The sound of White Noise

White Noise founder Gary Leong. Michael Chiu, Still / Loud
White Noise founder Gary Ieong. Michael Chiu, Still / Loud
The only way to explain White Noise’s decade-long run might be Gary Ieong's stubborn conviction.

It’s easy to miss the entrance of 720 Shanghai Street, a tonglau building that places itself discreetly against furniture shops and old-style pawnbroker signboards. Behind me, a large group of tourists alights from a travel bus, sending bursts of laughter that bounces off the stairs leading up to White Noise Records. The store, in contrast, is still and serene, an oasis from the busy chaos of Prince Edward.

The 40-year-old store owner, Gary Ieong, is in sneakers and a black cap; his eyebrows are pale, giving him an expression that alternates between earnestness and skepticism. The store isn’t just a physical manifestation of Gary’s music taste; it’s a reflection of his eclectic character. Behind the cash register is an anti-nuke poster bearing an outline of Japan. At the back of the store is an old sofa, worn by claw marks courtesy of the shop’s two resident felines. A joke sign hanging on the wall announces: “White Noise Sucks!”

"White Noise Sucks" By Michael Chiu for Still / Loud
“White Noise Sucks” Michael Chiu, Still / Loud

Since White Noise opened 12 years ago, it has been a favourite among the local underground crowd in Hong Kong. Just like San Francisco has Aquarius Records and Japan has Big Love, Hong Kong has White Noise. But no matter where you are, running a record store in 2017 is no easy feat. Add to that a city that undervalues independent artists and rising rents that snuff out small businesses daily, and the only thing left to explain White Noise’s improbable, decade-long run might just be Gary’s stubborn conviction.


The store began as an experiment that apparently flew in the face of common sense. “When we first started, we were even crazier — we were selling ‘noise’ records, or CDs that only had 50 copies issued worldwide. It was quite extreme. The truth is just that no one will buy those records, even if we really loved them – it just doesn’t work. Now we’re seeking a balance.”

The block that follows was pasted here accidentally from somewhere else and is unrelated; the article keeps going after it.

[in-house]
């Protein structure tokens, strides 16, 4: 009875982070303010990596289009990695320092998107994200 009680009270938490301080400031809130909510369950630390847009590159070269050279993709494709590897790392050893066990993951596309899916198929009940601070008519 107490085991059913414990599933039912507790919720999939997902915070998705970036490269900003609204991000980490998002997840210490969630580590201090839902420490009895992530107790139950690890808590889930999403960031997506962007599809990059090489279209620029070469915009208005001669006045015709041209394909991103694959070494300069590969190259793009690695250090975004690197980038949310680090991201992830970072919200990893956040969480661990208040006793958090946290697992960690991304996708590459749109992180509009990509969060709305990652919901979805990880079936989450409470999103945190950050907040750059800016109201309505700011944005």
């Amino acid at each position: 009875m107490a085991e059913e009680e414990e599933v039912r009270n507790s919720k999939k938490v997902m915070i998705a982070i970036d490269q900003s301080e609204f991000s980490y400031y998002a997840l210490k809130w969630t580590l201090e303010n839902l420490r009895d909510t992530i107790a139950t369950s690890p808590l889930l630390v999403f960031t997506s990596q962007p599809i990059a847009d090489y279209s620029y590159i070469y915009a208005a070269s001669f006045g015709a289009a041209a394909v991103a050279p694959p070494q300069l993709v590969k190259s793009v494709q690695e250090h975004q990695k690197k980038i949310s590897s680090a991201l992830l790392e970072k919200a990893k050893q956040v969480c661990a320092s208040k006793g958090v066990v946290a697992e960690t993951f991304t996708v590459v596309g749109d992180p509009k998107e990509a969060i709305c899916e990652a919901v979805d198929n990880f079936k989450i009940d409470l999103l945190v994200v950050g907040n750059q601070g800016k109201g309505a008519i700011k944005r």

As if on cue, the door swings open, and in walks The Yours/Ex-Punishment’s frontman Leung Pak Ting, who makes a beeline for second hand vinyls and drone noise records. Yet there’s more: lining the shelves are myriads of post-rock, emo, neo-classical, shoegaze, indie rock albums and vinyl records. Iceland gets its own category. Japanese gets multiple: Japanese rock, Japanese indie, Japanese underground.

Your heart's desire. Michael Chiu, Still / Loud
Your heart’s desire. Michael Chiu, Still / Loud

Even so, Gary claims his shop is “already very mainstream”: “We have Daft Punk, Radiohead, Nick Drake — we didn’t have those in the past,” he admits. “But at least no one’s ever asked us for Lady Gaga! Although we’ve had a couple of requests for Teresa Teng, Priscilla Chan.”

Gary’s taste developed early. As a kid, he devoured his father’s record collection — the elder Ieong loved both mainstream and alternative, from Lam Chi Cheung and Leslie Cheung to David Bowie and Pink Floyd. Once Gary graduated from form five at age 18, he knew where he wanted to work: at a record shop.

His wish was granted. Gary’s first job was at a tiny record shop in a Shatin mall. It couldn’t have been better timing. The record business was blooming: it was the golden age of Cantopop. His first task was wrapping 300 copies of Jacky Cheung Polygram CDs. Later, he remembers how record companies rushed to reissue Wong Ka Kui’s back catalogue when the Beyond frontman passed away. The scene’s historical moments, ups and downs — became part of Gary’s story too.

As the industry grew up, so did his aspirations. He dreamed of starting his own store. Then his boss turned him down for a raise. This was a turning point, he recalls: he decided he would answer to no one but himself. He recruited two other partners, and White Noise Records was born.